Journal : Photographic review of medicine & surgery ; vol. 1., no. 1.
Philadelphia : J. B. Lippincott & Co., 1870-71.
Description : pp. 2-3,  pl. ; ill.: 1 photo. ; 24 cm.
Photograph : mounted albumen.
Subject : Meningocele.
THE little patient represented in the above photograph is now eight months old, is a male child, and in the enjoyment of very good health, save the congenital deficiency in the bones contributing to the formation of the posterior fontanella. The development in every other respect is not in any way inferior to other infants of the same age. The mother states that her babe nurses well, is at times bright and lively, but has attacks of crying, which continue sometimes almost the entire night. The enlargement is soft, covered with a light growth of hair, and not unlike other portions of the scalp. When pressed it does not appear to produce any pain, but when moved from side to side it always provokes some fretfulness. It seems to consist of the ordinary integuments of the scalp, and the membranes of the brain distended with the subarachnoid fluid. It is pedunculated in form, and measures ten and a quarter inches in its greatest circumference, and eight and three-eighths inches in its greatest longitudinal diameter.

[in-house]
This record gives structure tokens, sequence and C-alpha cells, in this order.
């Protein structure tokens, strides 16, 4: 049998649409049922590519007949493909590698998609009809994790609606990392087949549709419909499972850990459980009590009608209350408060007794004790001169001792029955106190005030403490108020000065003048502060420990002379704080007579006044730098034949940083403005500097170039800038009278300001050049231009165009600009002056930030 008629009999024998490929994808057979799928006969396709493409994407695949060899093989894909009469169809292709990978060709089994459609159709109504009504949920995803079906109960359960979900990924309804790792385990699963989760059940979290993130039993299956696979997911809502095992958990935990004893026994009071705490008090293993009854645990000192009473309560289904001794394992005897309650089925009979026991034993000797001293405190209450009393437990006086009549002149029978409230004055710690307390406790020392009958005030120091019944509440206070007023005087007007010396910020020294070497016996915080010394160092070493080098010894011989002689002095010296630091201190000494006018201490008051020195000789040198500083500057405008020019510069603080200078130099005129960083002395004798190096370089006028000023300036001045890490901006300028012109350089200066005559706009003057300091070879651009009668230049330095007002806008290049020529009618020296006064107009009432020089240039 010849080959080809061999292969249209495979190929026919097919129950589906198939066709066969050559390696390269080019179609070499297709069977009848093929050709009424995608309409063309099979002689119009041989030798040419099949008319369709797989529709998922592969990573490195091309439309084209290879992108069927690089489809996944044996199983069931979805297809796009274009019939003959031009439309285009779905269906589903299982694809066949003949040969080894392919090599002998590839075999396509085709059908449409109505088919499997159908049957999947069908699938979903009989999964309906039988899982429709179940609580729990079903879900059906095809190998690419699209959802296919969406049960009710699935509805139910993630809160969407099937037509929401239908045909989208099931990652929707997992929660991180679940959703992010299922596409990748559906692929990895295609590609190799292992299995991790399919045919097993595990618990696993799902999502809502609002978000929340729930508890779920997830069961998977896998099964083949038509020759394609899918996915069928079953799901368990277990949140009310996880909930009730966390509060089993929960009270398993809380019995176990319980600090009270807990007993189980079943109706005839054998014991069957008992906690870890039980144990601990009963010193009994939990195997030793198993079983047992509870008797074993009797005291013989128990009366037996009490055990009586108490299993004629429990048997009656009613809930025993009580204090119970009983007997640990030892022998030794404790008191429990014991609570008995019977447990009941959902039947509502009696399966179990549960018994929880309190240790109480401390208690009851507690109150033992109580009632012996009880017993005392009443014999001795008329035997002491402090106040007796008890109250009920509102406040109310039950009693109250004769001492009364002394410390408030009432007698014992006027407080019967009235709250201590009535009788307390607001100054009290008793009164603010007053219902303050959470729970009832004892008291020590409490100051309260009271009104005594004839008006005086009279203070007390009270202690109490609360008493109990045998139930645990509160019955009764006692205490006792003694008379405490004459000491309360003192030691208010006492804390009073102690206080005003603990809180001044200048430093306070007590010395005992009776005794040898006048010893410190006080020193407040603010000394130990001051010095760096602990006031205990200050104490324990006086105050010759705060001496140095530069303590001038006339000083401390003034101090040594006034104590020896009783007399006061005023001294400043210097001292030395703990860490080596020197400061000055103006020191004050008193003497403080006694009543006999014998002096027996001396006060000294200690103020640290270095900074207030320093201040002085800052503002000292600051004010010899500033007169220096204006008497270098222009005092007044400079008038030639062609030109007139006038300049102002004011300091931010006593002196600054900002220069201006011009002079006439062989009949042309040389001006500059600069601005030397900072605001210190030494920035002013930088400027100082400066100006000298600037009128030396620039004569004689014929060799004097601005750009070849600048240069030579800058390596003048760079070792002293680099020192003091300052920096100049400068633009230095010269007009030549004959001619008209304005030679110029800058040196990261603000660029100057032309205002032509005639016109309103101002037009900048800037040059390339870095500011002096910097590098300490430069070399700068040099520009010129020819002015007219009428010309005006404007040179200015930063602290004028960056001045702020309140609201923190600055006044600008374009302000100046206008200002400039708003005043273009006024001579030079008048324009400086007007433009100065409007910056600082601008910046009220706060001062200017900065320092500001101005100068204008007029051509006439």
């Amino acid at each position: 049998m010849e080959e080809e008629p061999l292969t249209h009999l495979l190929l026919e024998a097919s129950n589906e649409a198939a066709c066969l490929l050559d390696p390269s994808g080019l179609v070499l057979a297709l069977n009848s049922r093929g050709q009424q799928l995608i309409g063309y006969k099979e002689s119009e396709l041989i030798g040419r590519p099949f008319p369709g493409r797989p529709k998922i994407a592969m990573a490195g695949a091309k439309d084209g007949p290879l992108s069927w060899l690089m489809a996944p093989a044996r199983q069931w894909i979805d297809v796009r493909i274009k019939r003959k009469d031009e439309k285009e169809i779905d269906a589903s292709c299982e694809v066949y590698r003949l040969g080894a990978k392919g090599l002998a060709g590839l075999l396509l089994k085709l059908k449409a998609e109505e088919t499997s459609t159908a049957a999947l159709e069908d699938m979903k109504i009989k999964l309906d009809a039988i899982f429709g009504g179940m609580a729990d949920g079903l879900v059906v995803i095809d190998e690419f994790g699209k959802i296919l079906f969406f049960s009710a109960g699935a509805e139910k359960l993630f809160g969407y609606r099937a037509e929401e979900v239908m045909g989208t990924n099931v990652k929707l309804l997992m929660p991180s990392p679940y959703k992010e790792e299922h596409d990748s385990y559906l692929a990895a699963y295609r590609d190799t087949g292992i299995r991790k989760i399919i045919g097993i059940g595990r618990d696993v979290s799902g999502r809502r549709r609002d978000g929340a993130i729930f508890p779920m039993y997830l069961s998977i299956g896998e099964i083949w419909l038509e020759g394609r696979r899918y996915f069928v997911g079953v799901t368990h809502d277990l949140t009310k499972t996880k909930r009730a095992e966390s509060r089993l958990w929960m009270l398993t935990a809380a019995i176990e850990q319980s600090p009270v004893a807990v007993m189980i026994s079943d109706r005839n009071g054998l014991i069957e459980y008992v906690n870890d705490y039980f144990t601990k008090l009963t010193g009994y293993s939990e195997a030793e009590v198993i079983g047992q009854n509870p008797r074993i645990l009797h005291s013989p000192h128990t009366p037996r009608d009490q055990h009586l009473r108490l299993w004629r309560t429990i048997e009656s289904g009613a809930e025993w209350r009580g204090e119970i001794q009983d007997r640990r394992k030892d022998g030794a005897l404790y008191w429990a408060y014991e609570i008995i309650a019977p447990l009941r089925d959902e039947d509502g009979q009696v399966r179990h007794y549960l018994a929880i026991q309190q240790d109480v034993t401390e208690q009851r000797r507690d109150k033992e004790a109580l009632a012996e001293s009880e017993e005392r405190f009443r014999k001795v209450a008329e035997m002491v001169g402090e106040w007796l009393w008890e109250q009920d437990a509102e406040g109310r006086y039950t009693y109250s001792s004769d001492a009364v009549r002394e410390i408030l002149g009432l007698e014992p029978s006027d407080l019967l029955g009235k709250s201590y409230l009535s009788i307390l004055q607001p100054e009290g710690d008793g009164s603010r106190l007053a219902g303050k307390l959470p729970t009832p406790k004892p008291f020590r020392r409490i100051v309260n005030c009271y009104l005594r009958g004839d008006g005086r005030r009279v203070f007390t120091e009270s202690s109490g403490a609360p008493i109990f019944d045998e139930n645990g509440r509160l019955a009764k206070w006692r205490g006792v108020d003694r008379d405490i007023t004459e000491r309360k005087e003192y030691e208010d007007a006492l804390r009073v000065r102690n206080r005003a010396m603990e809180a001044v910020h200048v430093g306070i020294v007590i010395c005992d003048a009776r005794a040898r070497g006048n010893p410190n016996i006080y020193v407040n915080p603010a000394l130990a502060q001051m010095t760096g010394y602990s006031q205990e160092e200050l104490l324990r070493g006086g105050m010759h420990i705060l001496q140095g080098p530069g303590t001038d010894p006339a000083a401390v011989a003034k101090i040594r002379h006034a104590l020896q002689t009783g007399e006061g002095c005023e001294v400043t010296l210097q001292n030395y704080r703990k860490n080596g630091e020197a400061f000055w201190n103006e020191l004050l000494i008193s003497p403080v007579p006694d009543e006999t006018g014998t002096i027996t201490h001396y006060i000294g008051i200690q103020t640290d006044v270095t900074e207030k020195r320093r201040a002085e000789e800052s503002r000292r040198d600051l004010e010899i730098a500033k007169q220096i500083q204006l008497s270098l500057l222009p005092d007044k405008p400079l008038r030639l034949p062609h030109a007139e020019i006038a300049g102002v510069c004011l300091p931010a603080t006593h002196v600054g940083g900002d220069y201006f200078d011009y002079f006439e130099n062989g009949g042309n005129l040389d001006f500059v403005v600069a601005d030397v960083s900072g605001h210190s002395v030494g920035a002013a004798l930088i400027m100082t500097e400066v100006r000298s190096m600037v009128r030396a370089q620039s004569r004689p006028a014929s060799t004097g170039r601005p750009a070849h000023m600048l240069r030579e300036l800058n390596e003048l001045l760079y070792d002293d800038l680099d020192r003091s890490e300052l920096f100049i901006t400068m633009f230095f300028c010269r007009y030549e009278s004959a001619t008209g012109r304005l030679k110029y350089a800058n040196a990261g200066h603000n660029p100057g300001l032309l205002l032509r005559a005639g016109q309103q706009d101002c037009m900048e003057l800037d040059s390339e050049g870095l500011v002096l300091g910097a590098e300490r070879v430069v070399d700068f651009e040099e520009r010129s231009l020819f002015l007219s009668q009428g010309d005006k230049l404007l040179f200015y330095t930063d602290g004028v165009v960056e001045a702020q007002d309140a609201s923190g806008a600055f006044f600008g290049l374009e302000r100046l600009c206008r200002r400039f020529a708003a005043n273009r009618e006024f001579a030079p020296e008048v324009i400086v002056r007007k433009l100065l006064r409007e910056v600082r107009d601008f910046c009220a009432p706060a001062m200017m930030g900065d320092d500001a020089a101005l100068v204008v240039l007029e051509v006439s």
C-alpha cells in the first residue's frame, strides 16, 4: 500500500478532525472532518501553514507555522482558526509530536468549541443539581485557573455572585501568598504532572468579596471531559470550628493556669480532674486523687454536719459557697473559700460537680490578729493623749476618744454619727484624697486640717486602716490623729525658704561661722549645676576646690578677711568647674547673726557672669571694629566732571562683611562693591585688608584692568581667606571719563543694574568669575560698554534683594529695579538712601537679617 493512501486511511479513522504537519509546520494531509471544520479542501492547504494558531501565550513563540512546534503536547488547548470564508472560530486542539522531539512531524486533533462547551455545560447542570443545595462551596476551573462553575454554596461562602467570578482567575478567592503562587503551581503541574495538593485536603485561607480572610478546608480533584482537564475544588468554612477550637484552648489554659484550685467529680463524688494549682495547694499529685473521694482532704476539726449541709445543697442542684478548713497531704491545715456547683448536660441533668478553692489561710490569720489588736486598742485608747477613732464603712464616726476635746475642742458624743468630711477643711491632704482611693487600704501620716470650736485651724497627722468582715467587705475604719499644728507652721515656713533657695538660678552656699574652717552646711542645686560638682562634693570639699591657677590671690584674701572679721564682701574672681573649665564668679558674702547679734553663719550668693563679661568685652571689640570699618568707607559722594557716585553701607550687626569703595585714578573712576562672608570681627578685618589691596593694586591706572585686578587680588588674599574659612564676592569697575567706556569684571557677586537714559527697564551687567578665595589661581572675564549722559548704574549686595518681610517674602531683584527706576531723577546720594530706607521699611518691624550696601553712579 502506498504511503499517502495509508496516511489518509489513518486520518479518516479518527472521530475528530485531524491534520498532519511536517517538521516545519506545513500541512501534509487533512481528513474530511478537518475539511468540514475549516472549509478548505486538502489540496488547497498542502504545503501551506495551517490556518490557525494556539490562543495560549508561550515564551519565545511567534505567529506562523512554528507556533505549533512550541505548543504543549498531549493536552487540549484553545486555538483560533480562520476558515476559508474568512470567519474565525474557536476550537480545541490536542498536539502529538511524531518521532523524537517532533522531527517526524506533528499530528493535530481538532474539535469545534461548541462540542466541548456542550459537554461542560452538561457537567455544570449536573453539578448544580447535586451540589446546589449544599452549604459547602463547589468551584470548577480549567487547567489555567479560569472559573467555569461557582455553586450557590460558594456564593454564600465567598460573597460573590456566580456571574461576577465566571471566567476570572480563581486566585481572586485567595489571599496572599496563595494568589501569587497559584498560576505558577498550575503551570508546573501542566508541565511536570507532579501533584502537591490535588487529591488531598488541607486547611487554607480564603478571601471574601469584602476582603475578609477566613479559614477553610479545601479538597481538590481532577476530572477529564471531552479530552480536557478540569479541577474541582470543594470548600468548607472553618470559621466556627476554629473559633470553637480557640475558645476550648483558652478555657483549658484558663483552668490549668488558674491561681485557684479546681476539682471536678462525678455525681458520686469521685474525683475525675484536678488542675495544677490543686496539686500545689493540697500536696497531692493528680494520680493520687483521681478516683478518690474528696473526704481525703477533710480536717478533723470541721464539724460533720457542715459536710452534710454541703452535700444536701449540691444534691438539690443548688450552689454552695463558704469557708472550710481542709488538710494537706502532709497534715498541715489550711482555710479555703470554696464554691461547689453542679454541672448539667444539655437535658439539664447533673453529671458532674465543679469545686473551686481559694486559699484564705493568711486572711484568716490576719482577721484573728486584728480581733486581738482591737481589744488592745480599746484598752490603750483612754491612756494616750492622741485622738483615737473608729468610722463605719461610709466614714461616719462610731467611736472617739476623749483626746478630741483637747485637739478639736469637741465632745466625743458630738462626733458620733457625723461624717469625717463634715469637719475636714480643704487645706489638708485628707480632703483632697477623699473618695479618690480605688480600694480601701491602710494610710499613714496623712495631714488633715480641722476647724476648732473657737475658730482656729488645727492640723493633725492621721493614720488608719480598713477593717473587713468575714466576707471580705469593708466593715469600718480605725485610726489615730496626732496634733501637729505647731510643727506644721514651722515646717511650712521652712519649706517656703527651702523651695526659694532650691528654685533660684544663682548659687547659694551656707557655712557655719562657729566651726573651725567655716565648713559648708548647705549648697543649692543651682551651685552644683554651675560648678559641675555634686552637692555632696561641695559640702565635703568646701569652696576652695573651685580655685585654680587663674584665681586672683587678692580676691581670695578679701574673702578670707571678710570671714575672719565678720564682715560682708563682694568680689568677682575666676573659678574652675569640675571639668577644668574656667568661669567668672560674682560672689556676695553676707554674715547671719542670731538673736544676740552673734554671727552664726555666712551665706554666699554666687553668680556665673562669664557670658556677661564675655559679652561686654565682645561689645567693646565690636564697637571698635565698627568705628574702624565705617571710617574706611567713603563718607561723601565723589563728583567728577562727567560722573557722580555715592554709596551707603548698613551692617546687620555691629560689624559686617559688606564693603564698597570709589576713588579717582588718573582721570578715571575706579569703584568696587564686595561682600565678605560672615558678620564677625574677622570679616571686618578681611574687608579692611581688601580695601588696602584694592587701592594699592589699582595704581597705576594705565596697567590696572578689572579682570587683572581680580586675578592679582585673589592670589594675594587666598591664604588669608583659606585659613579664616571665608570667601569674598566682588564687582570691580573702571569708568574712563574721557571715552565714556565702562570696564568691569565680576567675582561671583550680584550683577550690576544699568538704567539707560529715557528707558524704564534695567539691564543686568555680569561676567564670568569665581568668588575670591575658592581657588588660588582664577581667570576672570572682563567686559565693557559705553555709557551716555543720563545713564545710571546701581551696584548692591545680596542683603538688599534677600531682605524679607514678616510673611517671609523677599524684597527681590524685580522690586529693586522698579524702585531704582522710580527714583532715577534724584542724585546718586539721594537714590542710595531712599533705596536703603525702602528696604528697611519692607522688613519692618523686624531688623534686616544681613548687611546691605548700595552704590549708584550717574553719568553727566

Fifteen days after birth I placed an elastic ring of rubber around its base, so as to make gentle but persistent pressure, and, after about two 'weeks, replaced this with a still smaller ring, and so diminished the size from time to time, until, finally, one portion of the base became sore, rendering it necessary to suspend treatment for a time. The parts having healed, I resumed the compression of the pedicle by applying a ribbon of lead, tightening it a little every week. The pedicle has been reduced in circumference by this method almost one- half. It is hoped, by continuing the constriction, aided by the development of the cranial bones, it may be reduced to a mere cord and admit of removal.